History of the Core Curriculum
In 2011, The University of Southern Indiana Faculty Senate charged the University Core Curriculum (UCC) Review Task Force to review the University “Core Curriculum with an eye to preparing students for the 21st century.” The UCC Review Task Force assessed the UCC, concluding that it does not reflect wholly USI’s mission statement and its 2010- 2015 Strategic Plan. Further examination of assessment data pertaining to the UCC led the UCC Review Task Force to conclude that drafting and proposing a new core curriculum was necessary to prepare students more adequately for the 21st century. A second task force - the New University Core Curriculum Implementation Task Force - developed the implementation plan for Core 39 and submitted its final report in February 2014.
The University of Southern Indiana implemented its new general education requirements (CORE 39) in Fall 2014. The first round of assessment data collection occurred at this time. In response to faculty feedback about this process, the CORE 39 Assessment Task Force was created at the end of the 2015 Spring Semester. The group was charged with streamlining the core assessment process. Three principles guided the work of the Task Force: simplicity, transparency, and less burdensome for faculty. The Task Force met for two weeks in May 2015 to write a unified assessment plan. Other representatives of the campus community were called upon to help with this process.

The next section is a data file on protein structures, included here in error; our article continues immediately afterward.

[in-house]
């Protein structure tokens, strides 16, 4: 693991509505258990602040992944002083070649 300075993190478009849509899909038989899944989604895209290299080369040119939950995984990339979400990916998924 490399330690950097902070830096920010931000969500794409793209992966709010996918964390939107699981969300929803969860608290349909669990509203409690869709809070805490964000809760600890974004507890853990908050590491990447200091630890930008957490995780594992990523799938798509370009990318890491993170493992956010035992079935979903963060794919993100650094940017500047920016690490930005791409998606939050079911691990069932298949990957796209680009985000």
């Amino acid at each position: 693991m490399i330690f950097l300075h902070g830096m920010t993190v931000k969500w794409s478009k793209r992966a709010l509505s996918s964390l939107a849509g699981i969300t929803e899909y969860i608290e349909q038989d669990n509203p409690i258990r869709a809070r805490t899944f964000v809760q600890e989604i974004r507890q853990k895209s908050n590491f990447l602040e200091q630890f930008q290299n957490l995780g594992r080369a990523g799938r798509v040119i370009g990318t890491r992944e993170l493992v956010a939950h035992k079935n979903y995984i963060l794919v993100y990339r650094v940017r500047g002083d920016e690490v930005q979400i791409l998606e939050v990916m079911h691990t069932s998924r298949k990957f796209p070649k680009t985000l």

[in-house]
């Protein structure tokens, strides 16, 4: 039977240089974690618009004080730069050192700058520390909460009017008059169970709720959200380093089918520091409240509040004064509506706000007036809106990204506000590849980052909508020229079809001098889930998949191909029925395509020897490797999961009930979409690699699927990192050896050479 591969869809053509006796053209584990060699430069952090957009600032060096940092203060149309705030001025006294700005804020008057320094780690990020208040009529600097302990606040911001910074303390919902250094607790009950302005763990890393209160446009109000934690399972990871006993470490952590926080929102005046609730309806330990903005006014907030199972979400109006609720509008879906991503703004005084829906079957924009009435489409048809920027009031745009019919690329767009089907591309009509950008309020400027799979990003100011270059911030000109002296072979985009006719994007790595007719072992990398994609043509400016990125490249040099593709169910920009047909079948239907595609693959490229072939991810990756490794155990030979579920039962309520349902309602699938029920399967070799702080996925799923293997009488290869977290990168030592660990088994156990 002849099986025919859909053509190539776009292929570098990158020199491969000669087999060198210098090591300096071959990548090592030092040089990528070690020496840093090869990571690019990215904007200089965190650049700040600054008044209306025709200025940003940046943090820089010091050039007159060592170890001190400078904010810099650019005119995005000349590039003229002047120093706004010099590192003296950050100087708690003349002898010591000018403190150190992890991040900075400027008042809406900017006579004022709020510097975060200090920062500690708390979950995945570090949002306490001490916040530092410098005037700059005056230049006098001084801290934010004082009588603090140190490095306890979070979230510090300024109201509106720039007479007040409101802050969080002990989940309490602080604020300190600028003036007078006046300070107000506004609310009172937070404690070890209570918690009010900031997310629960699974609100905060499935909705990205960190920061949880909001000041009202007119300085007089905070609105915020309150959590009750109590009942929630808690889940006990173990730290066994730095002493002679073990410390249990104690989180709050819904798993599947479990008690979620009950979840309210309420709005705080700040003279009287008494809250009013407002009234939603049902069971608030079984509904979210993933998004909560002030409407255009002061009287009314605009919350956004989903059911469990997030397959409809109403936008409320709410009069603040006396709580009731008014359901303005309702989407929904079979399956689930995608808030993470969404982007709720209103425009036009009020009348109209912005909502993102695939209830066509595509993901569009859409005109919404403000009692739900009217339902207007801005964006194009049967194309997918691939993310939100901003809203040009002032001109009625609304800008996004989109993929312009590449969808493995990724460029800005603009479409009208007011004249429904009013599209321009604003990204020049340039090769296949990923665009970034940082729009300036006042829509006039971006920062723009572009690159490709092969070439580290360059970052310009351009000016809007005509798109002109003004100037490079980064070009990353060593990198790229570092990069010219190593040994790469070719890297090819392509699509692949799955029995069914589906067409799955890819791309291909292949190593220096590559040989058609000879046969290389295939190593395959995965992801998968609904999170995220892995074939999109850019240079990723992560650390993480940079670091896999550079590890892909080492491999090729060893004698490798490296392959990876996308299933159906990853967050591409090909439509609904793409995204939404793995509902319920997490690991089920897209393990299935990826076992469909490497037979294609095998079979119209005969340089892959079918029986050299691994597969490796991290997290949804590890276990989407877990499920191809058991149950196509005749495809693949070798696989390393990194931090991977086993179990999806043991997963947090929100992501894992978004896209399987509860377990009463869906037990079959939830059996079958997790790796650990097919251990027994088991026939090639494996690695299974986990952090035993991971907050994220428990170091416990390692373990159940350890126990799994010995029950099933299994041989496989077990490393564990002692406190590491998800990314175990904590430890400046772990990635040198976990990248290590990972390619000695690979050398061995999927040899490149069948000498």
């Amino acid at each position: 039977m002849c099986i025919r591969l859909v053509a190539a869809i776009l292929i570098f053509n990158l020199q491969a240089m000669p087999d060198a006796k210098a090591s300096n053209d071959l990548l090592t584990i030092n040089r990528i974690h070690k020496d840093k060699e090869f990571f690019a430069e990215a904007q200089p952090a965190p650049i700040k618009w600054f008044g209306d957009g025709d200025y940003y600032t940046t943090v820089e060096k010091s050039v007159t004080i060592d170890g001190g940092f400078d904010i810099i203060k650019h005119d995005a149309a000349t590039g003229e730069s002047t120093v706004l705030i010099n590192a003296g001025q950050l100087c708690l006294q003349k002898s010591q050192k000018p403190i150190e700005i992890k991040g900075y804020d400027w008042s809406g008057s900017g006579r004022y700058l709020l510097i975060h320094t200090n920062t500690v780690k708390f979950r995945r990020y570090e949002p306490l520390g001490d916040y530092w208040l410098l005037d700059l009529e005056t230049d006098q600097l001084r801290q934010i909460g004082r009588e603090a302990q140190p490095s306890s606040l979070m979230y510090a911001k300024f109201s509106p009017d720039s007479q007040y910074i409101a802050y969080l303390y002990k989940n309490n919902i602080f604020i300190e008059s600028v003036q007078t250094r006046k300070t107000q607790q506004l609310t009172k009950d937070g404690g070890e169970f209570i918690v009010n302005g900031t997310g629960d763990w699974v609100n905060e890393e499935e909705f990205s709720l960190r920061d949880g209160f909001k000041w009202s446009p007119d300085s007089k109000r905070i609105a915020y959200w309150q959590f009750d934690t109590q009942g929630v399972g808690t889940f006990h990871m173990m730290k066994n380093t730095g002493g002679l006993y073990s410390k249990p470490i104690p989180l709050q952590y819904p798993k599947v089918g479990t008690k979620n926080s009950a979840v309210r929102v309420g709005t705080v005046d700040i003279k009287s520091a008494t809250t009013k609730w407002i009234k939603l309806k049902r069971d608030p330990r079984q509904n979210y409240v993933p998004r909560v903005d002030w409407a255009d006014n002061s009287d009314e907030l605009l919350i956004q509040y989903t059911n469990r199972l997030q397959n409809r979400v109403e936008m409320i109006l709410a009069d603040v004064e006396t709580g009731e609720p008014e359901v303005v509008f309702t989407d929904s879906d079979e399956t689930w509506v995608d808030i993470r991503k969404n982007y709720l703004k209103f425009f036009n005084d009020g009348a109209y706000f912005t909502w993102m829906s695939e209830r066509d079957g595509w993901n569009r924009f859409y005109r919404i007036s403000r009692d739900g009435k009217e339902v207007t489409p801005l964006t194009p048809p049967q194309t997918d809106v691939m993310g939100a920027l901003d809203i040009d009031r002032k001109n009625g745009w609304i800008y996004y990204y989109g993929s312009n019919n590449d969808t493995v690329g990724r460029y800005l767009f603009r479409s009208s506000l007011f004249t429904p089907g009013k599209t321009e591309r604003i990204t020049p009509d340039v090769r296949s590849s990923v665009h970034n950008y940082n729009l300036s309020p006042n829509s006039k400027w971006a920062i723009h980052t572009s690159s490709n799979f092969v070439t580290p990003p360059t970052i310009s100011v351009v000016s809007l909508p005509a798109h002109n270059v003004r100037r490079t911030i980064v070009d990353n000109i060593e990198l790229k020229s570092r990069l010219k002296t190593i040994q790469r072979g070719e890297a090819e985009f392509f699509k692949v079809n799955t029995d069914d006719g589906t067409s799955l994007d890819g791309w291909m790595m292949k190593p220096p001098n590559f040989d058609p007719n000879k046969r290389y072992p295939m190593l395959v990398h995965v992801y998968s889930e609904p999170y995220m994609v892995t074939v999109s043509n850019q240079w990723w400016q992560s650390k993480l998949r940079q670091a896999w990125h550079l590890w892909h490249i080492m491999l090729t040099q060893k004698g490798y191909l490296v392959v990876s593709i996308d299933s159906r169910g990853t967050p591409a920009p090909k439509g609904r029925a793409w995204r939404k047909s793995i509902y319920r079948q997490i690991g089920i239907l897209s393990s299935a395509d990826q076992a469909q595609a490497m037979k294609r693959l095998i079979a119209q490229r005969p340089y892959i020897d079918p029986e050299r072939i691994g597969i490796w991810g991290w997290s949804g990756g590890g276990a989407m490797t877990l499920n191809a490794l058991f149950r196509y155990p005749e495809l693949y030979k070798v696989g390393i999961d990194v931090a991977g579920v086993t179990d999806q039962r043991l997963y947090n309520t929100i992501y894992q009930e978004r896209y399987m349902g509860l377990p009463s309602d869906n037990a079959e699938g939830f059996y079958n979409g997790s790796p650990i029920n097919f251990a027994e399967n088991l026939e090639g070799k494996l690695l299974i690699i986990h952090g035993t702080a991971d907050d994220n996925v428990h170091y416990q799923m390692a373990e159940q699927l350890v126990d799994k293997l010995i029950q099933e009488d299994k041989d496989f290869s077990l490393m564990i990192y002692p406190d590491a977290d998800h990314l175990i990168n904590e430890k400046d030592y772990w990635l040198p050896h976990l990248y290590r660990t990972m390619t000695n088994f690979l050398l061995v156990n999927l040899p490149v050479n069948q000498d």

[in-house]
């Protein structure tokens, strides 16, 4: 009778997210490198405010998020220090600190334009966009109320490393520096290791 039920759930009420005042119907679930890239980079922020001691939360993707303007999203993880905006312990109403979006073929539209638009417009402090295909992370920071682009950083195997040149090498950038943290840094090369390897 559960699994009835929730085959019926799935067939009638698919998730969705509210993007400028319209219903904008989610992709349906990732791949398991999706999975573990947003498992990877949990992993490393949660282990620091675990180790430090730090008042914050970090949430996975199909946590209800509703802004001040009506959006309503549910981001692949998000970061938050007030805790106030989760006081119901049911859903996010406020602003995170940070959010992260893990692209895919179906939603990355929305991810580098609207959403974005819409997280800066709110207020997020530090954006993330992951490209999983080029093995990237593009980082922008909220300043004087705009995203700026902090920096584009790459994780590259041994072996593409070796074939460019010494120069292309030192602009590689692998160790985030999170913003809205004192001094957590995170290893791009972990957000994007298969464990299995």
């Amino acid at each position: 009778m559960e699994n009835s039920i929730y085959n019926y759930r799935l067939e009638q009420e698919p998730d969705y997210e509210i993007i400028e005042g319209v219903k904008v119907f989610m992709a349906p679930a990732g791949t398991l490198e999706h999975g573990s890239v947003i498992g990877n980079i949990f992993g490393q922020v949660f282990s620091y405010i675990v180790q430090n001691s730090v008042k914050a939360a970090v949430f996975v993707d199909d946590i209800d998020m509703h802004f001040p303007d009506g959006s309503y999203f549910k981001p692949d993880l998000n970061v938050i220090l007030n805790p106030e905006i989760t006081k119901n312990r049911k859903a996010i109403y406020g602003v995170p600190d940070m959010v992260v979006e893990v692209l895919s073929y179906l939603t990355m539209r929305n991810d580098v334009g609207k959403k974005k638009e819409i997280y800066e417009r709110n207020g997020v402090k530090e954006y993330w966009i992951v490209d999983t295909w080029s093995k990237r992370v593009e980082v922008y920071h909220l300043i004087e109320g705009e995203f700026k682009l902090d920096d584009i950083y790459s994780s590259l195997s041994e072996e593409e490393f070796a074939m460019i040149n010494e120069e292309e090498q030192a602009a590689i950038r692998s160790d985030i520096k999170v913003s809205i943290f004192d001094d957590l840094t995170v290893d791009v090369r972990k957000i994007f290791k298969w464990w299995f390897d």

To simplify the process, the Task Force recommended that each CORE course will have a Key Assignment that is aligned to a rubric for each part of the CORE. The rubrics are nested in the goals, objectives, and outcomes for CORE 39. The Task Force developed rubrics for the four outcomes of the Ways of Knowing and the three embedded experiences. The Task Force provided guidance for the development of the rubrics for the Physical Activities and Wellness foundation courses as well as the Composition foundation courses. The mathematics foundation courses and the World Languages BA courses had already developed workable rubrics and assessment plans. During the 2015-2016 academic year, six teams will be established to develop the rubrics for the Ways of Knowing subcategories: CAE, HI, MER, SMI, SI, and WLC.
In an attempt to develop a “culture of assessment” across the colleges, the Task Force recommended the use of college-level CCAFs (College CORE Assessment Facilitators). The CCAFs’ efforts will be coordinated by the UCC Director. The UCC Director will work with OPRA to analyze the data.